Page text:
Trends in Smoking and Cancer Incidence in the Greater Bay Area Show Wide Variations in Tobacco Use Among Racial/Ethnic Groups, CPIC researchers report
Smoking or tobacco use still account for one in three cancer deaths in the U.S.
FREMONT, CA (January 21, 2015) — Smoking and smoking-related cancers have declined significantly in the Greater San Francisco Bay Area over the past few decades, according to a report issued by researchers at the Cancer Prevention Institute of California (CPIC).
“We have observed dramatic decreases in the proportion of people smoking – as much as 40 percent since 1996 – and parallel declines in the occurrence of smoking-related cancers, particularly lung cancer,” said Christina A. Clarke, Ph.D., a research scientist at CPIC. “This is welcome news that proves the value of cancer prevention research and education.”
The sharp declines are likely attributable to California’s anti-smoking campaigns emphasizing the negative health effects of smoking, as well as statewide bans on smoking in public areas first enacted in 1995, the researchers said.
Smoking varies widely according to gender and racial/ethnic background. Among men in the Greater Bay Area, for example, 20 percent of blacks currently smoke, followed by 16 percent of Hispanics, 14 percent of Asians and 12 percent of whites. Although fewer women smoke overall, the differences among racial/ethnic groups is more dramatic for women, with 22 percent of blacks being current smokers, nine percent of whites, six percent of Hispanics and two percent of Asians.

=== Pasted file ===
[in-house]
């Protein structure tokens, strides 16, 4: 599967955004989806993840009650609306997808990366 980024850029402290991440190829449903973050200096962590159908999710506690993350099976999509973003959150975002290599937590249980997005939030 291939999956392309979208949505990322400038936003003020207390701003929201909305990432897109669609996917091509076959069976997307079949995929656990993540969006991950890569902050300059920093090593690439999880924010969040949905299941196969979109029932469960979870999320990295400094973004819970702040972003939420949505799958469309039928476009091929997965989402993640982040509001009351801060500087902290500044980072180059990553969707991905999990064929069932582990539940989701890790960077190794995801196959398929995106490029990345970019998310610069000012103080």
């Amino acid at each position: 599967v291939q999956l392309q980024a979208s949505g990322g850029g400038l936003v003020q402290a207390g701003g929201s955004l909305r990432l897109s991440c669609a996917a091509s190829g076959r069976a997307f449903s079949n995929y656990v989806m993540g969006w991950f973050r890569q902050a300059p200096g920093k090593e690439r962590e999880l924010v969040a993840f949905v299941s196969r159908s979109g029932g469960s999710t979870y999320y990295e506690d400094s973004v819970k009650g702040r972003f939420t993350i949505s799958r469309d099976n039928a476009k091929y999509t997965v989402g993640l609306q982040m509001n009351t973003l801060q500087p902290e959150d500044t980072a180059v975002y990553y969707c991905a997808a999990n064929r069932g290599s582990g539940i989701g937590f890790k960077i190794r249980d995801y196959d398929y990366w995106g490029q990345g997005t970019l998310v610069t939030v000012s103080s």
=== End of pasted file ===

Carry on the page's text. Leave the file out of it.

Smoking-related cancers are most common among Black men and women, followed by Whites. Despite a higher percentage of smokers, Hispanics and Asians have the lowest occurrence of smoking-related cancers.
“While fewer people are smoking now than ever before, evidence shows that the risk of smokers developing lung cancer has actually increased since the 1960s,” Dr. Clarke noted. “This is likely due to changes in the composition of cigarettes. Ninety percent of lung cancers are caused by smoking and these cancers are preventable.”
Lung cancer is the cancer most often associated with smoking, but smoking causes harm to all organs of the body. Smoking increases risk for developing cancers of the mouth, nose, throat, larynx, trachea, esophagus, stomach, pancreas, kidney, bladder, cervix, bone marrow and blood.
One in three cancer deaths each year is due to smoking or tobacco use. In the U.S., an estimated 224,210 new cases of lung cancer are expected to be diagnosed in 2014, representing 13 percent of all cancer diagnoses.
“If you are a smoker, quit!” said Dr. Clarke. “Your cancer risk is cut in half within five years of quitting. It’s the single most important thing you can do.”
About the Cancer Prevention Institute of California
The Cancer Prevention Institute of California (CPIC) is the nation’s premier organization dedicated to preventing cancer and to reducing its burden where it cannot yet be prevented. CPIC tracks patterns of cancer throughout the entire population and identifies those at risk for developing cancer. Its research scientists are leaders in investigating the causes of cancer in large populations to advance the development of prevention-focused interventions. CPIC’s innovative cancer prevention research and education programs, together with the work of the Stanford Cancer Institute, deliver a comprehensive arsenal for defeating cancer. For more information, visit www.cpic.org.
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